Prince George’s County Spousal Support Attorney
Divorce can be an uncomfortable topic for any of the over 350,000 families in Prince George’s County, the second-most populated county in Maryland. Things can become even more complex when discussing the issue of spousal support. That is why you need a Prince George’s County spousal support attorney.
Overview of What a Spousal Support Attorney in Maryland Does
A Maryland spousal support attorney provides legal advice, representation, and guidance to individuals who are seeking spousal support. This attorney can also help individuals who are required to pay spousal support understand their rights and obligations under Maryland family laws.
What Is the Legal Definition of Spousal Support in Maryland?
In Maryland, spousal support, also known as alimony, is the financial support paid by one spouse to another after separation or divorce. This type of support is designed to help the recipient spouse meet their basic needs and maintain a standard of living similar to that established during the marriage.
What Are Some Important Spousal Support Laws in Maryland?
One thing you should know about spousal support laws in Maryland is that they are broad. They also apply differently depending on the specifics of each case. That said, there are some basic spousal support laws you should know regardless of the nature of your case.
Here are some notable ones.
There are several types of spousal support in Maryland. Examples include temporary, rehabilitative, and indefinite.
Temporary support is usually awarded during the divorce proceedings. This type of support helps the recipient spouse maintain the lifestyle they had in the marriage before a final order by the judge presiding over the case.
On the other hand, rehabilitative support helps a dependent spouse become self-sufficient after parting ways with their ex-spouse. This support lasts for a particular period or until a certain condition is met. For example, the recipient spouse may be entitled to rehabilitative support as they look for a job that would make them self-sufficient. However, the support will end once they find employment.
Indefinite, sometimes known as permanent support, may be awarded in long-term marriages or when one spouse cannot support themselves. Examples of situations that could warrant this type of support include the following:
- the length of the marriage;
- the standard of living during the marriage;
- the age and health of the parties; and
- the recipient spouse’s ability to become self-sufficient.
Several factors, including the length of the marriage and the dependent spouse’s financial needs, determine the length of time that spousal support is paid. In addition, in Maryland, spousal support can be modified if there is a significant change in circumstances, such as a substantial change in income or a dependent spouse’s ability to support themselves.
A good example of a significant change in circumstances is when the paying spouse loses their job. In that case, they can petition the court to modify their child support obligations.
How Does the Court Decide if a Spouse Lacks Earning Ability To Provide for Their “Minimum Reasonable Needs”?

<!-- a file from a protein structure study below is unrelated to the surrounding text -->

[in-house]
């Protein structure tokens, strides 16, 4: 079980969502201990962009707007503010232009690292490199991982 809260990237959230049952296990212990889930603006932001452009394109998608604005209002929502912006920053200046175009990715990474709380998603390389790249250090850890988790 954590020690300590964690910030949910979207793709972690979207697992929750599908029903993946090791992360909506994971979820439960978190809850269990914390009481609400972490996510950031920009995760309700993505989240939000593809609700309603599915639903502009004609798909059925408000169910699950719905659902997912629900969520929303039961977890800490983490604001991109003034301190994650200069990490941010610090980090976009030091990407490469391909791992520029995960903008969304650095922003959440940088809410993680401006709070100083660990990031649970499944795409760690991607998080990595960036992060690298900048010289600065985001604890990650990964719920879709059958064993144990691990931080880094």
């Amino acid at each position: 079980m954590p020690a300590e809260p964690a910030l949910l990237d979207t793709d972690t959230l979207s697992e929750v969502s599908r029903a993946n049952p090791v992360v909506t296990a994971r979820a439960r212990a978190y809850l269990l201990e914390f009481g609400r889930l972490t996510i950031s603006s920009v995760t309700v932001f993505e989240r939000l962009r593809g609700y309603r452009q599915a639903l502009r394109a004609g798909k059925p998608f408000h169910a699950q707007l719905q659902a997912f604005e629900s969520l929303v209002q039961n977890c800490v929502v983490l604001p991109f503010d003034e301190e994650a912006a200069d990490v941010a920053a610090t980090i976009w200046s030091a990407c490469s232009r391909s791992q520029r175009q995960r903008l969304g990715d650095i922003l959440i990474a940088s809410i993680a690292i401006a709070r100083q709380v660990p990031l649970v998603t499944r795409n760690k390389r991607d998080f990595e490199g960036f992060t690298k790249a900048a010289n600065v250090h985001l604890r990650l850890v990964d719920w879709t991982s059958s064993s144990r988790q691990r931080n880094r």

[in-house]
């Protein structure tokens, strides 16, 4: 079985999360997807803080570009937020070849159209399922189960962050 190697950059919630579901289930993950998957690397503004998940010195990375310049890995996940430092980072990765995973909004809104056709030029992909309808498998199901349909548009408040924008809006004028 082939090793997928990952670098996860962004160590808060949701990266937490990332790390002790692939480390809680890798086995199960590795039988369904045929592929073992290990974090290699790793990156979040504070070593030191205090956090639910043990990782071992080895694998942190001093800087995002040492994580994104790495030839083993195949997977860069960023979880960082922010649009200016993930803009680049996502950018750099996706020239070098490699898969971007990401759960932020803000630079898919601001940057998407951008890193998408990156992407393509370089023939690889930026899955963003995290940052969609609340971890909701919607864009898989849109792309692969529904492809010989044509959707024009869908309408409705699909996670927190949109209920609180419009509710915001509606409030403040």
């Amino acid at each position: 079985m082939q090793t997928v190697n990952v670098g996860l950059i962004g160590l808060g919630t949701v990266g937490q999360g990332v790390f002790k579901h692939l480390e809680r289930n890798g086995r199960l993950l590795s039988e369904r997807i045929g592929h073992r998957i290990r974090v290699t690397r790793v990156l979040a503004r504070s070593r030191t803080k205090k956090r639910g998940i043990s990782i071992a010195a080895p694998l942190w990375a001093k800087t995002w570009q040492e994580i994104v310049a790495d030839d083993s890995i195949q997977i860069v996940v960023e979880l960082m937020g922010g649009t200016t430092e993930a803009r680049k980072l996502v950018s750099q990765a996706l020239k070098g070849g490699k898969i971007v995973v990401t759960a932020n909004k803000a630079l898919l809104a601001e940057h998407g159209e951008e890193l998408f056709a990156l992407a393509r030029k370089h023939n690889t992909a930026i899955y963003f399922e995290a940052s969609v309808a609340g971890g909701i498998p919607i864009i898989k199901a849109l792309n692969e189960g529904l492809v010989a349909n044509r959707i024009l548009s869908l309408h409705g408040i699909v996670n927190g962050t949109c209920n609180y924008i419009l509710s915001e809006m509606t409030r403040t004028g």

Circuit Courts in Maryland use a multi-factor analysis to determine if a spouse lacks the earning ability to provide for their “minimum reasonable needs” in a spousal support case. When making this determination, the court considers the following factors:
The education level of the dependent spouse, and their employment history and skills, will determine if they can obtain gainful employment.
The Circuit Court Judge will also consider the age of the dependent spouse and their physical and mental health to determine if they can support themselves.
Does the dependent spouse have any marketable skills? The answer to this question will determine their ability to obtain employment in their field.
The court will also consider the dependent spouse’s earning history. Once that’s figured out, they will evaluate the potential for future earnings based on their education, skills, and experience.
The time needed for job training or education
If the dependent spouse needs additional education or training to obtain employment, the court will consider the time and cost of such training.
What is the availability of employment in the dependent spouse’s field and the local job market? The court will examine the answer to this question when deciding whether the individual can pay for support.
Standard of living during the marriage
The court will also look at the standard of living established during the marriage and whether the dependent spouse can maintain a similar standard without spousal support.
Child care responsibilities
Suppose the dependent spouse has child care responsibilities. In that case, the court will consider that when determining their earning ability.
Is Spousal Support Taxed in Maryland?
Spousal support laws in Maryland have recently changed. For instance, Before January 1, 2019, spousal support was considered taxable income in Maryland. However, after January 1, 2019, this type of payment is no longer considered taxable income. Instead, it is considered a ‘tax neutral’ payment, just like child support payments.
So what does this mean to you if you are the spouse receiving or owing support?